I’m a bad blogger. I didn’t post anything last week. It’s a lame excuse, but the truth is, I just got busy. I didn’t find the time to write, which sucks. The thing I did manage to do, however, was make dinner for my sister, my brother-in-law, and my husband to celebrate Tim’s birthday.
It’s a tradition in our family to make the birthday boy or girl’s favorite meal to celebrate their day. The problem is, that excluding my sister (Natalie) and her husband (Jack), everyone else in my family hates, and I mean HATES Tim’s favorite meal: Chicken Tika Masala. My dad lived in England for a little while as a young adult and got burnt out on curry, fair enough. And the rest of my family doesn’t like “spicy food,” which is a damn shame, because it’s divine.
We celebrated Tim’s birthday with the rest of the family separately. The four of us, however, broke naan and ate delicious curry. We drank a big ass bottle of Schramsberg (my favorite, as you know), ate cake and ice cream, played cards and laughed a whole lot. It was the kind of cozy night in, with a big bowl of food and good people, that makes me feel all warm and fuzzy on the inside; and it got me thinking about why I love food so much.
How cool is it that food can not only nourish your body, but your soul? How amazing that food is a part of a person’s history, and a person’s future. How lucky are we that food is something that we can create memories around? Food brings people together, it becomes a conversation starter, and at least for me, I associate times of happiness around meals that I eat.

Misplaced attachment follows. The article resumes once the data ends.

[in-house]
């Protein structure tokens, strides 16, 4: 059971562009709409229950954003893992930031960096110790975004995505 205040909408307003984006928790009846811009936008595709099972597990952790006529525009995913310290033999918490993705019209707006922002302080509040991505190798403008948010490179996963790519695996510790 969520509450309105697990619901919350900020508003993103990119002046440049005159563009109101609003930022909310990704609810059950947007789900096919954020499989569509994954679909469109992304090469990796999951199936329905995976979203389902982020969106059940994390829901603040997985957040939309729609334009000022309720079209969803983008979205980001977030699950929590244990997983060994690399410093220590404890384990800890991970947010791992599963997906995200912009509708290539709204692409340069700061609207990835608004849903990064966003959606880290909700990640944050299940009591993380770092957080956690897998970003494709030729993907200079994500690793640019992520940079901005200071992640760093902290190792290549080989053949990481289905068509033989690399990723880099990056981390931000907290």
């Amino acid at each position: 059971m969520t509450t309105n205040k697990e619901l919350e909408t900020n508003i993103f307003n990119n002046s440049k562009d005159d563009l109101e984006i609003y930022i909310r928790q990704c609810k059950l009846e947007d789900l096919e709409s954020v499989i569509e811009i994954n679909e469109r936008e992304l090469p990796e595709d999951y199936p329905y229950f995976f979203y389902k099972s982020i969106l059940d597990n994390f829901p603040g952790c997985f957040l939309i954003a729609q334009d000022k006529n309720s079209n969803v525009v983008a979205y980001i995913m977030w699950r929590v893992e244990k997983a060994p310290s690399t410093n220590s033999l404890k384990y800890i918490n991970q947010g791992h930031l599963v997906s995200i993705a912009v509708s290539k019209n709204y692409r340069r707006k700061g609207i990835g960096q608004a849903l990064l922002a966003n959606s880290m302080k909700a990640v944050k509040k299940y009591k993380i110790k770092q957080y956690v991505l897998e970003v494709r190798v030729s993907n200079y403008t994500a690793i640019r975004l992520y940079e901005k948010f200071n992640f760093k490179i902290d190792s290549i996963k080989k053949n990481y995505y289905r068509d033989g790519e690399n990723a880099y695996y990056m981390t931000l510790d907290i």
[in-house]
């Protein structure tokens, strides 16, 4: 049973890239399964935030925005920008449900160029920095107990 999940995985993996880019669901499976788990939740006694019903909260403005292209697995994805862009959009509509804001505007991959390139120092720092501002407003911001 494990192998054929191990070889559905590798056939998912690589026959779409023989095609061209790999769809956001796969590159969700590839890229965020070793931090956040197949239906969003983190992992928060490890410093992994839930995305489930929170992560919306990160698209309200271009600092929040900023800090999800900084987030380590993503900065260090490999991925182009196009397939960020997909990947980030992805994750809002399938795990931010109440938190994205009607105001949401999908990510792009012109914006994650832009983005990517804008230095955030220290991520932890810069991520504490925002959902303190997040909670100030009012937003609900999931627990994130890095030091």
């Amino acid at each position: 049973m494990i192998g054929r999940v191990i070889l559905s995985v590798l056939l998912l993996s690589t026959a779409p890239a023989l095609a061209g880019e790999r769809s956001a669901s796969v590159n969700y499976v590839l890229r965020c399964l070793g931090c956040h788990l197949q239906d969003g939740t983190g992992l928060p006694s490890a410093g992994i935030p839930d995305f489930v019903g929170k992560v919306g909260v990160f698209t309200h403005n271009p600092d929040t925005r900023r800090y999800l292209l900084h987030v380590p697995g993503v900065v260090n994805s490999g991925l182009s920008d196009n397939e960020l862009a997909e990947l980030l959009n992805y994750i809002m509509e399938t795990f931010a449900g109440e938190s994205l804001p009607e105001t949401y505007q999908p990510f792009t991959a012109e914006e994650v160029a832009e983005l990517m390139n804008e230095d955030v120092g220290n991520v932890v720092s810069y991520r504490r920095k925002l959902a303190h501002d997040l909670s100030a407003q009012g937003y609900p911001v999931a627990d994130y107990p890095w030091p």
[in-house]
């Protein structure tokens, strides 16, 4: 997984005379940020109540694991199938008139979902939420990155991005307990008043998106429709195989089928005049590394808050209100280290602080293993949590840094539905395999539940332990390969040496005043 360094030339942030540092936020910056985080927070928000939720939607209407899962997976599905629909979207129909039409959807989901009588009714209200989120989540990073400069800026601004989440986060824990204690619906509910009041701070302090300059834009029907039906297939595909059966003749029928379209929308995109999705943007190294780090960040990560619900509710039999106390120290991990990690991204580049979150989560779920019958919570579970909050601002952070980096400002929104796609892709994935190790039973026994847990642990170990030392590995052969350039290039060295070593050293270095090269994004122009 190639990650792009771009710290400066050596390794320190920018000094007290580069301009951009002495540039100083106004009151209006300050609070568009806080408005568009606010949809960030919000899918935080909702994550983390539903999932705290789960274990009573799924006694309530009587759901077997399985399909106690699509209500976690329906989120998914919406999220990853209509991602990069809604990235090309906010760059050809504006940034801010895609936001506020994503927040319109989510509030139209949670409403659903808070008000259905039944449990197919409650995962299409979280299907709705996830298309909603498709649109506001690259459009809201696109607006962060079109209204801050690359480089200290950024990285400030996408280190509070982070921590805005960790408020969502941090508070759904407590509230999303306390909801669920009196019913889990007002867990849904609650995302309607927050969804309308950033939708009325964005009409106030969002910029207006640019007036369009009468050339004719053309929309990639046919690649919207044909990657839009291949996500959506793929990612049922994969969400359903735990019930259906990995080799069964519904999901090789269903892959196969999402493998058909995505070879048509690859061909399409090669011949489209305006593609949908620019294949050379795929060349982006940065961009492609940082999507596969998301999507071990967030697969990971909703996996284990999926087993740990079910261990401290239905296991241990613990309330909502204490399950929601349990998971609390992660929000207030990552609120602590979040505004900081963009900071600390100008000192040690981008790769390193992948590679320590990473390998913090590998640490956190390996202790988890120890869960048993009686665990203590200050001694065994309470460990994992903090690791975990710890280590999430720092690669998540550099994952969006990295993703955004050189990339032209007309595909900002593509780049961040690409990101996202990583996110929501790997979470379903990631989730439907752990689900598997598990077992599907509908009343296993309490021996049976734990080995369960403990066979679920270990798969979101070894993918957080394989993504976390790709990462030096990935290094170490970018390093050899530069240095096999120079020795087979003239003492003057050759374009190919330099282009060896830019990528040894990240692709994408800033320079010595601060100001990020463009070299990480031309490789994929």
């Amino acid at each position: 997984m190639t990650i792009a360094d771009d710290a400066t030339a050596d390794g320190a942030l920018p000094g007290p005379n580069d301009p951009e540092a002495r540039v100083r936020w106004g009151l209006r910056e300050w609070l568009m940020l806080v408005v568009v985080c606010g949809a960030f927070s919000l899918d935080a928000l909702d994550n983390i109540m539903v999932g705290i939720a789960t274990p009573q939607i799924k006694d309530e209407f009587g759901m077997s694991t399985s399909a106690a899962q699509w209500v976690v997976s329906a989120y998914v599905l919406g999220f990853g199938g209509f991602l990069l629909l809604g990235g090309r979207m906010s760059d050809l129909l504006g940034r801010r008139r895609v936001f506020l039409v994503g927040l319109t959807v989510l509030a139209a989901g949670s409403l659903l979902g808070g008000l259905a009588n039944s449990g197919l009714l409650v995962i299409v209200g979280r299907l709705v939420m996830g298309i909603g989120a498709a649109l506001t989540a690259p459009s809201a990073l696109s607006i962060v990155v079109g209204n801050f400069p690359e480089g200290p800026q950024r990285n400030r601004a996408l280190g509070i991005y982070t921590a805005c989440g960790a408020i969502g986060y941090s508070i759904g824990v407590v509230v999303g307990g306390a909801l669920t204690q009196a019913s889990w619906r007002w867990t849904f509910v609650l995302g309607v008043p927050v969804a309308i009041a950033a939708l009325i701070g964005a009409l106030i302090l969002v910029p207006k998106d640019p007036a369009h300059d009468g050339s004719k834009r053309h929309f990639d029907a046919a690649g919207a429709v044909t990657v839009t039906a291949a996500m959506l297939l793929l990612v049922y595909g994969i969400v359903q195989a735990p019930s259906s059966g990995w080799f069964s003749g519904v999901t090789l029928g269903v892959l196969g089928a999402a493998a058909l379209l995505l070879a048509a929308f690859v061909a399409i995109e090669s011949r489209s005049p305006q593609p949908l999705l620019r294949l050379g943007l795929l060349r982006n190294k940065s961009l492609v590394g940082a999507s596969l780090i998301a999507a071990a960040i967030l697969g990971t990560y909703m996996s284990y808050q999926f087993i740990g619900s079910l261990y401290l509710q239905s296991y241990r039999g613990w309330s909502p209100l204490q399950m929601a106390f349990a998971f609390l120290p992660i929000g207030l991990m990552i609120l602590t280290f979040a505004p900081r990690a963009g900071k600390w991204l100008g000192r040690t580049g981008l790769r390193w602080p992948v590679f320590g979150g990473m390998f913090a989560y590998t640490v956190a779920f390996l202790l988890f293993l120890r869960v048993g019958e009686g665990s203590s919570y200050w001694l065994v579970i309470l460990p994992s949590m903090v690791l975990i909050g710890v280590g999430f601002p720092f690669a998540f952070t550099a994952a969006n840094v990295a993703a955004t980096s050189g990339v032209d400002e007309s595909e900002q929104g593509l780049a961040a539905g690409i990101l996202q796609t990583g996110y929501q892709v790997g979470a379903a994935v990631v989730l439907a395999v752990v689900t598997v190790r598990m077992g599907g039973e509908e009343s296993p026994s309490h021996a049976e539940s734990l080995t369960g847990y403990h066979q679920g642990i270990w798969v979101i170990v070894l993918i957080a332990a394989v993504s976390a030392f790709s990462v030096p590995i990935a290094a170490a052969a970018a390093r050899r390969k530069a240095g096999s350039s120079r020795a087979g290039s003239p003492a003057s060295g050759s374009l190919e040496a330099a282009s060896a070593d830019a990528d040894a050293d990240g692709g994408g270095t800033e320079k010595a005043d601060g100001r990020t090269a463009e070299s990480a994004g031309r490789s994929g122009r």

Several years back one of my uncles put together a cookbook full of Vella and Sbarra (my paternal grandmother’s maiden name) recipes. When it comes time to do some real Italian, soul cooking, I turn to this book. This book includes our family meatball recipe, stuffed squid, anchovy sauce…all the really good shit. Some recipes haven’t been made since my grandma passed away, and that just can’t be. I want my family food recipes to live on through the generations, so I’ve decided to cook my way through my family cookbook. Food and family are one in the same to me, and I think that will make my grandma Jo very proud.
Also, some of these recipes need some serious work. Me thinks a few of my relatives were sipping too much vermouth when they wrote “Put in Oven and Bake.” Ok, Uncle Nick, I get it…but for how long, and at what temp? Or my favorite recipe for our the Christmas Eel: “Peel Skin, put on pan, broil.”
So in the process of letting my grandmother’s cooking legacy live on, and making delicious food, I’ll also be giving the cookbook a much needed edit. I hope you’ll join me on my family food journey, and we’ll share some seriously good eats and some serious fun working out the Vella-vagueness of the recipes. Ciao!